Over the last 18 months, the federal government has issued an unprecedented amount of federal aid, with more than $4 trillion in stimulus funds either obligated or dispersed to citizens, public and private sector organizations.
With the passage of the American Rescue Plan Act (ARPA) in March, state, local, tribal and territorial governments also have access to $350 billion in additional aid through the Coronavirus State and Local Fiscal Recovery Funds.
Funds must be obligated by Dec. 31, 2024 and spent by Dec. 31, 2026. Recent data show states already have begun to apply this funding to different modernization projects — from strengthening their remote and hybrid work infrastructure to expanding broadband access, investing in solutions to automate administrative processes in various departments, and purchasing cybersecurity solutions to increase their resilience.
Many would argue modernization is long overdue in the public sector. However, as state and local governments accelerate their digital transformations, they must take steps to ensure they make the right long-term investments and that they integrate solutions — such as IT portfolio planning and management tools — that reduce their operational risks while improving their agility.
How Stimulus Aid is Driving Government Digital Transformation
Compared to earlier rounds of federal stimulus aid, state and local governments have more flexibility for how to use ARP funding.
Generally, they can use it to offset costs related to their COVID-19 response, to invest in broadband, sewer and water infrastructure, to provide government services, replace lost revenue due to the pandemic, and improve their data and technology infrastructure. As policy experts note, “the most striking and under-discussed aspect of ARP is that it represents not only the largest positive fiscal jolt to state and local budgets in decades, but also the one most supportive of local discretion.”
With this increased local discretion, state and local governments have an incredible opportunity to transform themselves into digitally-enabled organizations. Recent surveys indicate many state and local governments already understand the opportunity before them. A joint Stanford University and CivicPulse Insights survey found that local governments plan to build on the technology improvements they made in 2020 during the early stages of the pandemic. Depending on the municipality’s size, between 31% and 39% of local governments plan to use federal aid on IT infrastructure spending, the survey found. Another 20% plan to use federal funding for broadband expansion. The survey also found that 47% of local governments have used previous rounds of federal stimulus aid to improve their IT infrastructure. At the state level, governments are using ARP funding to strengthen their cybersecurity programs and for broader IT modernization to support workforce development, correctional and criminal justice programs, call center optimization, capital infrastructure projects and emergency management operations, according to statewide data aggregated by the National Conference of State Legislatures (NCSL).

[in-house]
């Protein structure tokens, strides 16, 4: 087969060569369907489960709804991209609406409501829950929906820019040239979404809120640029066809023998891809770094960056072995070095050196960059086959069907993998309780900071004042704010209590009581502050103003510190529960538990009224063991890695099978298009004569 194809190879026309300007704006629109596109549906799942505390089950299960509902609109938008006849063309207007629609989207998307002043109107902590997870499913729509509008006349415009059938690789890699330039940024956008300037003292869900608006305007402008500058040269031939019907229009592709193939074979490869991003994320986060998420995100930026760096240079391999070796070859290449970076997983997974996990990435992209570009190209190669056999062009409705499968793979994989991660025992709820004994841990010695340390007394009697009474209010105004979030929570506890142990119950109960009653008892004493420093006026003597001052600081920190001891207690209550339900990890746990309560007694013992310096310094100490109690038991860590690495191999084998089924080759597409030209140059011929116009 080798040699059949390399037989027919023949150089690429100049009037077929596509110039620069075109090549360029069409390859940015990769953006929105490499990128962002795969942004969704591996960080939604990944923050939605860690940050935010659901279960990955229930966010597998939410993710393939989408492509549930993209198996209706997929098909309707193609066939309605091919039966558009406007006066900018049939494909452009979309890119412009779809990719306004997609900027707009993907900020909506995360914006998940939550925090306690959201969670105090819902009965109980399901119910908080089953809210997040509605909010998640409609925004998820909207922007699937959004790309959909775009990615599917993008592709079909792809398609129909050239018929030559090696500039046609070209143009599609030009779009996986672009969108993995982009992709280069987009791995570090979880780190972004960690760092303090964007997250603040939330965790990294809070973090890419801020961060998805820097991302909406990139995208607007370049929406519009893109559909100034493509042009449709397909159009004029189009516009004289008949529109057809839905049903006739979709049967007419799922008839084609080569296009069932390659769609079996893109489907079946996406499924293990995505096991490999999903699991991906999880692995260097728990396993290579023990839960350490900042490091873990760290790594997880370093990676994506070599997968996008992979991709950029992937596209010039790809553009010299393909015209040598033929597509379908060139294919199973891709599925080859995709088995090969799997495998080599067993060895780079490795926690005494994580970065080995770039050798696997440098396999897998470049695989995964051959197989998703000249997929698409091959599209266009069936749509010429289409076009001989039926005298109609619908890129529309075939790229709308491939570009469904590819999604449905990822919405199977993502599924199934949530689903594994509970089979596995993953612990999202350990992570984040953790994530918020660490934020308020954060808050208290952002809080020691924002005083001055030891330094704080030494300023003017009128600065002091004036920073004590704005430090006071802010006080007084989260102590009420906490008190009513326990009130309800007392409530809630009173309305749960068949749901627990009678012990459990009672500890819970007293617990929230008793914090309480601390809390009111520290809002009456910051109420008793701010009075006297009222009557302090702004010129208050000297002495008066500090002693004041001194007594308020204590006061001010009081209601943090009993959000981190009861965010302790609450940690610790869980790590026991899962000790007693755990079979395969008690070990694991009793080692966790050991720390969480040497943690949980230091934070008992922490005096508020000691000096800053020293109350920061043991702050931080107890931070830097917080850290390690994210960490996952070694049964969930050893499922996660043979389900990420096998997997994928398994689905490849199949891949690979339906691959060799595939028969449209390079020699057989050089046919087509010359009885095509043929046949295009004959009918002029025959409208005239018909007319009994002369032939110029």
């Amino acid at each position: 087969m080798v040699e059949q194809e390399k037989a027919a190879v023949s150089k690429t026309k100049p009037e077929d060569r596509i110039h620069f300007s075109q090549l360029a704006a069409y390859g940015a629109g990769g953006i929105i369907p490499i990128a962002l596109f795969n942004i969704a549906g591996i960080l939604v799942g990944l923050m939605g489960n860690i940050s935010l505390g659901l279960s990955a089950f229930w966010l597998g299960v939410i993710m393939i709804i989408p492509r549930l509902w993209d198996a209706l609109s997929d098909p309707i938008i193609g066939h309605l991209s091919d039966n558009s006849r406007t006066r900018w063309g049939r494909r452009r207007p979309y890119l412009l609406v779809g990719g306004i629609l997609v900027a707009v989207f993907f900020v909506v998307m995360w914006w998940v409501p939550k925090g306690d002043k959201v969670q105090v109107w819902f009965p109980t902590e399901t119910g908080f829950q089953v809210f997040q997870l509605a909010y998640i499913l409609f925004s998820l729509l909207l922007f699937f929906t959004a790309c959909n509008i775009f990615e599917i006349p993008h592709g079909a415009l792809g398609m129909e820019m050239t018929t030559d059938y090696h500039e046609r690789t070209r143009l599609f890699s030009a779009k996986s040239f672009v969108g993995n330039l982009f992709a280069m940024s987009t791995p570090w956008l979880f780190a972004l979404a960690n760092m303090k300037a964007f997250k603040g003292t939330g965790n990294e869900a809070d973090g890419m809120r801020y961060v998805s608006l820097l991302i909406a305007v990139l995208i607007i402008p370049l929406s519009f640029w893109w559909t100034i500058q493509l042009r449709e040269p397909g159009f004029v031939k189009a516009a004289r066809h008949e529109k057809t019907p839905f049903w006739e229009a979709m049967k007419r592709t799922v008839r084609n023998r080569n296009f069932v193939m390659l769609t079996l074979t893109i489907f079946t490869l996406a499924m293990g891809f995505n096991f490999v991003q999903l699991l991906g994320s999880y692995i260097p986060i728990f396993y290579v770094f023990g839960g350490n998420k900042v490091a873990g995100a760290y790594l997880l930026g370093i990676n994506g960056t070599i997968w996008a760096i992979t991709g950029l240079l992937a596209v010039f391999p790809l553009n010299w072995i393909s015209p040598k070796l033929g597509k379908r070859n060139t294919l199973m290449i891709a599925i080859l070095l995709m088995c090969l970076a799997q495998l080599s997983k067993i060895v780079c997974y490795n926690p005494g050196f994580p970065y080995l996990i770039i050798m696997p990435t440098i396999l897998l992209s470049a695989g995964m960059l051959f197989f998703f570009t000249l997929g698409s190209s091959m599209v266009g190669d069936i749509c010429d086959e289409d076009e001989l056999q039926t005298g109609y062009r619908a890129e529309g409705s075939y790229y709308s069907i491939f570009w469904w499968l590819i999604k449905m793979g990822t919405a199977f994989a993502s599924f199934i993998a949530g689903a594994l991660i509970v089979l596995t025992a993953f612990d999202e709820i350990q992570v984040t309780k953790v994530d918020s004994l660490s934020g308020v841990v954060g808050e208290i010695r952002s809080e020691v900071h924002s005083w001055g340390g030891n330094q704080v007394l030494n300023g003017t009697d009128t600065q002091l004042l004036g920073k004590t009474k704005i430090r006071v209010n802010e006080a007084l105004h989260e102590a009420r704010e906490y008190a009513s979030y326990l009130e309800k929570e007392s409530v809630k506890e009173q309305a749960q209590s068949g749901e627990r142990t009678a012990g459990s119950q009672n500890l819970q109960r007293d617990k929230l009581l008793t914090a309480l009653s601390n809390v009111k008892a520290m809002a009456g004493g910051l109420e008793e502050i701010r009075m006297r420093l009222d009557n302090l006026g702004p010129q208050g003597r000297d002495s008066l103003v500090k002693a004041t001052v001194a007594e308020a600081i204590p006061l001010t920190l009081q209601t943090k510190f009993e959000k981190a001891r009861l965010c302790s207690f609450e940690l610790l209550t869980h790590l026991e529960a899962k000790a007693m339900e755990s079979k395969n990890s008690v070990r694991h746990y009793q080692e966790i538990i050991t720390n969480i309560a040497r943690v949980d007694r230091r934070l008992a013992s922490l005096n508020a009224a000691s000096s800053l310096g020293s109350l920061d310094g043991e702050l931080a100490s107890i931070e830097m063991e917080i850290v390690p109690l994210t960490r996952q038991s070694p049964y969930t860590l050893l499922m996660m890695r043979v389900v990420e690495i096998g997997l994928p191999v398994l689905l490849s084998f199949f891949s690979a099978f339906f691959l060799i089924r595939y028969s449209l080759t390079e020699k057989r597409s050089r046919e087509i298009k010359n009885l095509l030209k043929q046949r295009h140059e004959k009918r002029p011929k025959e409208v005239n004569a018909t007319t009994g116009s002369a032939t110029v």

What’s clear is that state and local governments are set to rapidly modernize and we’ll likely see them onboard a range of new technologies to support key strategic initiatives, including remote work, IoT-driven, smart city development, citizen-facing self-service and AI-driven automation.
But as they embrace digital transformation and introduce new applications into their environment, governments must ensure they have complete visibility into their IT ecosystem to reduce their operational and financial risks long after federal aid subsides. This is where an IT portfolio management and planning solution can drive real value.
The Benefits of Better IT Portfolio Management & Planning
An IT portfolio planning and management tool can help governments improve and automate application rationalization for both existing and new applications within their environment.
With the solution, government agencies can maintain an up-to-date inventory of all their applications, understand the interdependencies between applications, how they share data with one another, and the business processes each application supports. In addition, an IT portfolio planning and management tool can capture all financial transactions an organization records in its ledger, categorize this information into cost pools and create IT cost towers to provide more insight into the costs of running and maintaining a specific application.
With this enabling technology, governments can ensure that, as they introduce more data and applications into their environment, they are better positioned to fully understand which of these technology investments continue to align with their mission, optimize their processes and provide value.
The influx of federal aid will help state and local governments innovate, reduce data silos and deliver more responsive service, but they run the risk of creating new IT challenges if they don’t also invest in tools that will help them better manage a growing array of digital technologies and applications. As governments look ahead to a new normal, they must make robust IT portfolio planning and management just as central to their modernization efforts as any cloud-based solution. By doing so, they can achieve long-lasting — and long awaited — digital transformation.